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After 223 Days, It All Comes Down To Tonight

by San Jose Sharks Staff / San Jose Sharks
“We’ve been together 223 days. We’ve worked all year to play for a game like this. We should be prepared. We need to relax and concentrate on a better start to our game. If we do that, we’ll be fine.”

Coach Ron Wilson started his post-morning skate presser with those 40 words. He also said something similar to his team on the ice after they finished their skate. And that pretty much sums up what the San Jose Sharks have to do in tonight’s Game Seven of the Western Conference Quarterfinals against Calgary.

One very important thing Wilson mentioned in those 40 words was the need to be relaxed, which is something center and Captain Patrick Marleau also said.

“If you’re tense, that’s usually when you make mistakes and bad plays,” he said. “There’s a fine line between those two things and we have to find it.”

“In games like this,” left wing Ryane Clowe said, “you have to keep things simple.”

Wilson wasn’t the only one with something to say after the skate. Center Jeremy Roenick skated around his teammates as they were stretching and had a few words.

“We have to be confident,” Roenick said to the other players. “We have to throw the kitchen sink at them tonight instead of them throwing it at us. We have to use our building to help our adrenaline and help our energy.”

Roenick was a healthy scratch in Game Six. He was able to see what didn’t go right in San Jose’s 2-0 loss at the Pengrowth Saddledome on Sunday.

“We have to come out and play the Sharks Hockey that’s made us successful instead of being tentative like we did last game, watching to see how they were going to play,” Roenick said. “We can’t wait to watch anyone else. We have to do it ourselves.”

“We have to come out and play strong right from the start,” Marleau said. “We have to get our forecheck going. If our legs are moving and everyone’s into it, it should be good.”

San Jose’s performance in Game Six was something to forget. They were outhit, 32-14, and won just 35 percent of their faceoffs – a tangible that had been to San Jose’s advantage in the first five games.

“You have to be embarrassed about the performance in Game Six,” Roenick said. “Anybody with pride or self-esteem can’t come out of that game embarrassed.”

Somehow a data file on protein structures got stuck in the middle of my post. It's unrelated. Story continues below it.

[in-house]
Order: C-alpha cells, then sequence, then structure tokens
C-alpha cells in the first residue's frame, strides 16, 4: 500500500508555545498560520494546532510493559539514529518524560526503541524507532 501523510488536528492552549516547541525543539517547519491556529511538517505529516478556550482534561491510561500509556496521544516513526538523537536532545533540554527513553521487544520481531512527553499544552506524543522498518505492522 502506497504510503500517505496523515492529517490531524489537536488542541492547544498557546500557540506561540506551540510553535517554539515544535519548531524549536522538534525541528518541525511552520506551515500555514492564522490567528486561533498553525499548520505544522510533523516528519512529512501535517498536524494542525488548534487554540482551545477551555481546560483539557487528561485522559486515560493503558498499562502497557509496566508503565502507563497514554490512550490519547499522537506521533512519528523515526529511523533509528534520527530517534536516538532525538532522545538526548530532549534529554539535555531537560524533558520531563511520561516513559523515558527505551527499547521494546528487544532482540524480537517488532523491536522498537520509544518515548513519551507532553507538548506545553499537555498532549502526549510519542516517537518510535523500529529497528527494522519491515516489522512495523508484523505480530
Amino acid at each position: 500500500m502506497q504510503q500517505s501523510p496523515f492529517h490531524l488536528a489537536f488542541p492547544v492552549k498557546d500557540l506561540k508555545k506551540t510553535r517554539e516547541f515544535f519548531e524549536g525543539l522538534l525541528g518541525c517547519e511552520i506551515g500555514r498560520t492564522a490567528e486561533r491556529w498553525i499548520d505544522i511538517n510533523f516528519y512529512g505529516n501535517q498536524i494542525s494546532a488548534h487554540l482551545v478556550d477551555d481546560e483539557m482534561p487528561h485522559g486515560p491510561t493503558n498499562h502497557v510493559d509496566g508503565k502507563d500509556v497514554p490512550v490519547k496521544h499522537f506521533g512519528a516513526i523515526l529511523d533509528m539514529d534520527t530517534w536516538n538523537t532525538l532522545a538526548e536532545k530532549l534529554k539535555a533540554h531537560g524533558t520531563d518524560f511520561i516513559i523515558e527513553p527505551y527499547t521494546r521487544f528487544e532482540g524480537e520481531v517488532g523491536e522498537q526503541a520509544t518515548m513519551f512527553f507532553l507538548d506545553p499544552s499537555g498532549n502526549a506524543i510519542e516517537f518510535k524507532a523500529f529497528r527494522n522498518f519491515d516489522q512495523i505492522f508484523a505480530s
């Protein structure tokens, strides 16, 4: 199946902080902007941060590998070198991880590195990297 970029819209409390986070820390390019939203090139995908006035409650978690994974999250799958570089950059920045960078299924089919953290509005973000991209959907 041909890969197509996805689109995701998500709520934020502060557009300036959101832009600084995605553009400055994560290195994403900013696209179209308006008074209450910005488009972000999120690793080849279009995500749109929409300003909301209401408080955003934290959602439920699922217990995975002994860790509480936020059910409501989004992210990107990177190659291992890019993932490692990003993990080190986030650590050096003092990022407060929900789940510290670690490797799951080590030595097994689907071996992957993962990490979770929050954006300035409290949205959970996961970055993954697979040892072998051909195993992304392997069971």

Roenick also said the Sharks can use their Game Six to propel them to play better.

“Absolutely,” he said. “Sometimes, it’s a good thing for teams to have to go through something like that to wake them up. Montreal lost Game Six (in their recently concluded quarterfinal series against Boston), won Game Seven and played a great game. Hopefully, we can repeat that performance.”

All of the clichés tied into a Game Seven apply tonight. While Marleau used more than his share in describing the team’s approach to this game, what else can be said?

“We’re approaching this like it’s a must-win,” Marleau said. “We have to come out and be focused that way and be ready. We have to block out anything else that can distract us.”

Many representatives from the Fourth Estate were present at the morning skate. One in particular has experienced his share of deciding games.

Los Angeles Kings Television Analyst Jim Fox is providing his skills to NHL Radio’s nationwide broadcast of tonight’s game.

Fox, who’s seventh on the Kings all-time scoring list, has played in a few series-deciding games. Back in 1982, Fox was part of the “Miracle on Manchester,” named after the street where the Fabulous Forum (the former home of the Kings) was located.

In a division semifinal series against Edmonton, the Kings rallied from a 5-0 deficit in Game Three and went on to win in overtime, 6-5. Los Angeles also won the series in five games (that’s how the division series were played back then).

Fox, who’s been the Kings television analyst for nearly two decades, said San Jose shouldn’t be feeling too much pressure in this decisive game.

“When it comes to the seventh game and you’re the favorite,” he said, “I think the pressure lessens a little bit. When you’re the favorite going into a series, there’s always that anxiety. Everyone’s saying you have to win.

“Now, you get to the seventh game. It’s on the table now. It’s going to be decided tonight,” Fox added. “From that standpoint, it may help the Sharks.”

So, what could this veteran from the “Miracle on Manchester” give as advice to the Sharks for tonight’s game?

“The advice everyone always gives is to have fun,” Fox said. “To be honest, when I was playing, I can’t remember a situation where you could make that happen. Going out and having fun is easier said than done. It’s about execution. Everyone talks about that. You’re just trying to get that balance to try to open up your mind and be free enough so you can execute.”

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